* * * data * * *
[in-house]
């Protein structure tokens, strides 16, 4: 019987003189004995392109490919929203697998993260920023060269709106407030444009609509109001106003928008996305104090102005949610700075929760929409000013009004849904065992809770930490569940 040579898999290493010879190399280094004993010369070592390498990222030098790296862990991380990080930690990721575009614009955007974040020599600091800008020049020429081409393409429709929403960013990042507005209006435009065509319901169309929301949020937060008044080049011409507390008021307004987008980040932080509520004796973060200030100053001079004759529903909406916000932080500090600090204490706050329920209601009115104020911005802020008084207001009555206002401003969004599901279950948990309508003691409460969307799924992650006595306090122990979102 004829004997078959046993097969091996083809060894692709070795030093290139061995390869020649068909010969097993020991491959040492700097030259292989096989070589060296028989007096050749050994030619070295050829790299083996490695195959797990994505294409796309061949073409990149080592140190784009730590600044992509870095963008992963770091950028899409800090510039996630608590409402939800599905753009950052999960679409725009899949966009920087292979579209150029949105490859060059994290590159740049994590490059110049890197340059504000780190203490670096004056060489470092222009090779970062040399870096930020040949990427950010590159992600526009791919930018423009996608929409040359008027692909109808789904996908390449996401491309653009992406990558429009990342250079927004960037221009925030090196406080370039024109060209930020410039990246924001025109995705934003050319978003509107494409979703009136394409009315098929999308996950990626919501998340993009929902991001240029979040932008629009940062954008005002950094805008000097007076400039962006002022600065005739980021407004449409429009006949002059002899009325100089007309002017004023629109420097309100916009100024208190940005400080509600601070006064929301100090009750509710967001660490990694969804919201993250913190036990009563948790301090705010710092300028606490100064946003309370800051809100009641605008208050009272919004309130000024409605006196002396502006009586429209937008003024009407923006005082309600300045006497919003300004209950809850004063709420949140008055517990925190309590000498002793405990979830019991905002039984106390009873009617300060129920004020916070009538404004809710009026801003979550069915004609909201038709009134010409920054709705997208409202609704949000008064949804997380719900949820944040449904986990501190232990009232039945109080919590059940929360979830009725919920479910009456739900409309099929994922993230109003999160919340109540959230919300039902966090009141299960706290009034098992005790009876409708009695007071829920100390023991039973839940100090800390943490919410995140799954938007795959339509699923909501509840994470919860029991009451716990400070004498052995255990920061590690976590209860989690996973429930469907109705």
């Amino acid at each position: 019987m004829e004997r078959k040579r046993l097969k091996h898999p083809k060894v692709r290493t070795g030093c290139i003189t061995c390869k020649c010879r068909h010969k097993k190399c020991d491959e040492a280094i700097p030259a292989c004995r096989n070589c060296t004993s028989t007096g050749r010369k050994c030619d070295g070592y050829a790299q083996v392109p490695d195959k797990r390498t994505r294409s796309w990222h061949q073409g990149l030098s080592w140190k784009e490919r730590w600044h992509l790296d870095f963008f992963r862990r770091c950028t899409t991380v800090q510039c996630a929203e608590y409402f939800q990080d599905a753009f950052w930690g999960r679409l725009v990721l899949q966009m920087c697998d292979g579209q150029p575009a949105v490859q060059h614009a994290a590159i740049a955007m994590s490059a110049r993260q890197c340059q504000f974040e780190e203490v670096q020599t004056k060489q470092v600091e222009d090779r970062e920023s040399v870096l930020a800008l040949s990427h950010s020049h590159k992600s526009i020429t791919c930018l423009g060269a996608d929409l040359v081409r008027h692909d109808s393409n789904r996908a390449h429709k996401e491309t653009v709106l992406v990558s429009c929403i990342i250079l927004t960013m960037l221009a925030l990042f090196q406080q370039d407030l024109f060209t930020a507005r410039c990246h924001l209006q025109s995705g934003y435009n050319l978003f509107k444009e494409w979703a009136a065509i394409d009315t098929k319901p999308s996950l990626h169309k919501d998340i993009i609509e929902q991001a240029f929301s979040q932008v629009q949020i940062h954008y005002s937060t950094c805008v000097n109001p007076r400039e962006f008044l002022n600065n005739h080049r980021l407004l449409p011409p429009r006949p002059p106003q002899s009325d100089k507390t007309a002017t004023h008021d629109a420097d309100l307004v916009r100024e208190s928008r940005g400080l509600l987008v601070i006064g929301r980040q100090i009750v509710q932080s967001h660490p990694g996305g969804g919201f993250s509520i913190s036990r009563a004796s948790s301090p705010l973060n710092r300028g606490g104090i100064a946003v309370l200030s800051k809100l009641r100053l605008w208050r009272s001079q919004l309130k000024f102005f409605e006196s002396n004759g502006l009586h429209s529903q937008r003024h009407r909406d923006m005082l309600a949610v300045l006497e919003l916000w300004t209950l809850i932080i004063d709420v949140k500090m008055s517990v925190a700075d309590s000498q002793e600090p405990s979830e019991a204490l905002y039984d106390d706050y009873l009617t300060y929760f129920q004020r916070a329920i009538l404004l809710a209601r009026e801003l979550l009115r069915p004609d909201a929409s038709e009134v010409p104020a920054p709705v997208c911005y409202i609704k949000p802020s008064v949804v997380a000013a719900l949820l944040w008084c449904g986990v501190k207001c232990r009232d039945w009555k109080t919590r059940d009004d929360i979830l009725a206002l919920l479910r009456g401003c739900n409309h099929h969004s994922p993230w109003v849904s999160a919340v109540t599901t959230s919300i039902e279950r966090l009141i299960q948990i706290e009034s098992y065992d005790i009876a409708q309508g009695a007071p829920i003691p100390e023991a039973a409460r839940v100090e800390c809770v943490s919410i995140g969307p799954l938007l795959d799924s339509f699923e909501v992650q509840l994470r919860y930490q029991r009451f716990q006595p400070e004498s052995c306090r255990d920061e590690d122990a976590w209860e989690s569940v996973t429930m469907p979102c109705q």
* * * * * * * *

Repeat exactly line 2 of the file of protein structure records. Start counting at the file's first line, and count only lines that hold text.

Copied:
């Protein structure tokens, strides 16, 4: 019987003189004995392109490919929203697998993260920023060269709106407030444009609509109001106003928008996305104090102005949610700075929760929409000013009004849904065992809770930490569940 040579898999290493010879190399280094004993010369070592390498990222030098790296862990991380990080930690990721575009614009955007974040020599600091800008020049020429081409393409429709929403960013990042507005209006435009065509319901169309929301949020937060008044080049011409507390008021307004987008980040932080509520004796973060200030100053001079004759529903909406916000932080500090600090204490706050329920209601009115104020911005802020008084207001009555206002401003969004599901279950948990309508003691409460969307799924992650006595306090122990979102 004829004997078959046993097969091996083809060894692709070795030093290139061995390869020649068909010969097993020991491959040492700097030259292989096989070589060296028989007096050749050994030619070295050829790299083996490695195959797990994505294409796309061949073409990149080592140190784009730590600044992509870095963008992963770091950028899409800090510039996630608590409402939800599905753009950052999960679409725009899949966009920087292979579209150029949105490859060059994290590159740049994590490059110049890197340059504000780190203490670096004056060489470092222009090779970062040399870096930020040949990427950010590159992600526009791919930018423009996608929409040359008027692909109808789904996908390449996401491309653009992406990558429009990342250079927004960037221009925030090196406080370039024109060209930020410039990246924001025109995705934003050319978003509107494409979703009136394409009315098929999308996950990626919501998340993009929902991001240029979040932008629009940062954008005002950094805008000097007076400039962006002022600065005739980021407004449409429009006949002059002899009325100089007309002017004023629109420097309100916009100024208190940005400080509600601070006064929301100090009750509710967001660490990694969804919201993250913190036990009563948790301090705010710092300028606490100064946003309370800051809100009641605008208050009272919004309130000024409605006196002396502006009586429209937008003024009407923006005082309600300045006497919003300004209950809850004063709420949140008055517990925190309590000498002793405990979830019991905002039984106390009873009617300060129920004020916070009538404004809710009026801003979550069915004609909201038709009134010409920054709705997208409202609704949000008064949804997380719900949820944040449904986990501190232990009232039945109080919590059940929360979830009725919920479910009456739900409309099929994922993230109003999160919340109540959230919300039902966090009141299960706290009034098992005790009876409708009695007071829920100390023991039973839940100090800390943490919410995140799954938007795959339509699923909501509840994470919860029991009451716990400070004498052995255990920061590690976590209860989690996973429930469907109705």